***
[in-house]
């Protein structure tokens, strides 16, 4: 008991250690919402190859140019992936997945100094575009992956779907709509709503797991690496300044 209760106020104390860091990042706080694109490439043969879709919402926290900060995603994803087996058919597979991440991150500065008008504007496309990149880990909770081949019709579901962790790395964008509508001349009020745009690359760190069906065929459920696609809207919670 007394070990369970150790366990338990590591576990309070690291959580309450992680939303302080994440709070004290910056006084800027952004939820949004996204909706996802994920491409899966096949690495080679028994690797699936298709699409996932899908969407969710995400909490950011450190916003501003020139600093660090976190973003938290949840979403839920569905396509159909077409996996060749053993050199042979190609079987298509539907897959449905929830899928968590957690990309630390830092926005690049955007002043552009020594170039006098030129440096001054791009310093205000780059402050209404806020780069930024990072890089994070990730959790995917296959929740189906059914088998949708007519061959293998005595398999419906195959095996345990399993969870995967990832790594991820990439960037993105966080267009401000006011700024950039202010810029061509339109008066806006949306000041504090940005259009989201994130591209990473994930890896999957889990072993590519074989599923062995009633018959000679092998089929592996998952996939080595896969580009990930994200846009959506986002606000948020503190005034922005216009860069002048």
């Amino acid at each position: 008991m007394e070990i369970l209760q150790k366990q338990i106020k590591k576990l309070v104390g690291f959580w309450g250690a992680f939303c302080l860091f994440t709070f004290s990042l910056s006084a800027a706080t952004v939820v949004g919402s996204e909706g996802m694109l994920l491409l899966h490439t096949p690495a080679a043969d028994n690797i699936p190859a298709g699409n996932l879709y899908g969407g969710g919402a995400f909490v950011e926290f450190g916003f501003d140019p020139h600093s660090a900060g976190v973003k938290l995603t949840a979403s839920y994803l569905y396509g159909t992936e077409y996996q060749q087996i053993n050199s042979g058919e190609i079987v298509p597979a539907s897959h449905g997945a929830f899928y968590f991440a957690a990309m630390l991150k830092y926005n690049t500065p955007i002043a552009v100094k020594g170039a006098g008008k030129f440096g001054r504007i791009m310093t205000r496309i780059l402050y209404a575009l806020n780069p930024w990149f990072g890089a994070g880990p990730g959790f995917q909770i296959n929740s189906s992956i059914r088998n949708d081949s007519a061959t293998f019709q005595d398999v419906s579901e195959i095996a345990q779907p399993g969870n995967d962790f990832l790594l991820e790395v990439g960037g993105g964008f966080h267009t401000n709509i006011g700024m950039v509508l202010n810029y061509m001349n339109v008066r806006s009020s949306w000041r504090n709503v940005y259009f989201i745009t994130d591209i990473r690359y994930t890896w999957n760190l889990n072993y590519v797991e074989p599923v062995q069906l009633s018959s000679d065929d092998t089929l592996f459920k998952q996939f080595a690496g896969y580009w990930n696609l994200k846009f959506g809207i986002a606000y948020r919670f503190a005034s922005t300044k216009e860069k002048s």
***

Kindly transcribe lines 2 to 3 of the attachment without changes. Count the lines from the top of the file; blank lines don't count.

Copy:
């Protein structure tokens, strides 16, 4: 008991250690919402190859140019992936997945100094575009992956779907709509709503797991690496300044 209760106020104390860091990042706080694109490439043969879709919402926290900060995603994803087996058919597979991440991150500065008008504007496309990149880990909770081949019709579901962790790395964008509508001349009020745009690359760190069906065929459920696609809207919670 007394070990369970150790366990338990590591576990309070690291959580309450992680939303302080994440709070004290910056006084800027952004939820949004996204909706996802994920491409899966096949690495080679028994690797699936298709699409996932899908969407969710995400909490950011450190916003501003020139600093660090976190973003938290949840979403839920569905396509159909077409996996060749053993050199042979190609079987298509539907897959449905929830899928968590957690990309630390830092926005690049955007002043552009020594170039006098030129440096001054791009310093205000780059402050209404806020780069930024990072890089994070990730959790995917296959929740189906059914088998949708007519061959293998005595398999419906195959095996345990399993969870995967990832790594991820990439960037993105966080267009401000006011700024950039202010810029061509339109008066806006949306000041504090940005259009989201994130591209990473994930890896999957889990072993590519074989599923062995009633018959000679092998089929592996998952996939080595896969580009990930994200846009959506986002606000948020503190005034922005216009860069002048």
């Amino acid at each position: 008991m007394e070990i369970l209760q150790k366990q338990i106020k590591k576990l309070v104390g690291f959580w309450g250690a992680f939303c302080l860091f994440t709070f004290s990042l910056s006084a800027a706080t952004v939820v949004g919402s996204e909706g996802m694109l994920l491409l899966h490439t096949p690495a080679a043969d028994n690797i699936p190859a298709g699409n996932l879709y899908g969407g969710g919402a995400f909490v950011e926290f450190g916003f501003d140019p020139h600093s660090a900060g976190v973003k938290l995603t949840a979403s839920y994803l569905y396509g159909t992936e077409y996996q060749q087996i053993n050199s042979g058919e190609i079987v298509p597979a539907s897959h449905g997945a929830f899928y968590f991440a957690a990309m630390l991150k830092y926005n690049t500065p955007i002043a552009v100094k020594g170039a006098g008008k030129f440096g001054r504007i791009m310093t205000r496309i780059l402050y209404a575009l806020n780069p930024w990149f990072g890089a994070g880990p990730g959790f995917q909770i296959n929740s189906s992956i059914r088998n949708d081949s007519a061959t293998f019709q005595d398999v419906s579901e195959i095996a345990q779907p399993g969870n995967d962790f990832l790594l991820e790395v990439g960037g993105g964008f966080h267009t401000n709509i006011g700024m950039v509508l202010n810029y061509m001349n339109v008066r806006s009020s949306w000041r504090n709503v940005y259009f989201i745009t994130d591209i990473r690359y994930t890896w999957n760190l889990n072993y590519v797991e074989p599923v062995q069906l009633s018959s000679d065929d092998t089929l592996f459920k998952q996939f080595a690496g896969y580009w990930n696609l994200k846009f959506g809207i986002a606000y948020r919670f503190a005034s922005t300044k216009e860069k002048s």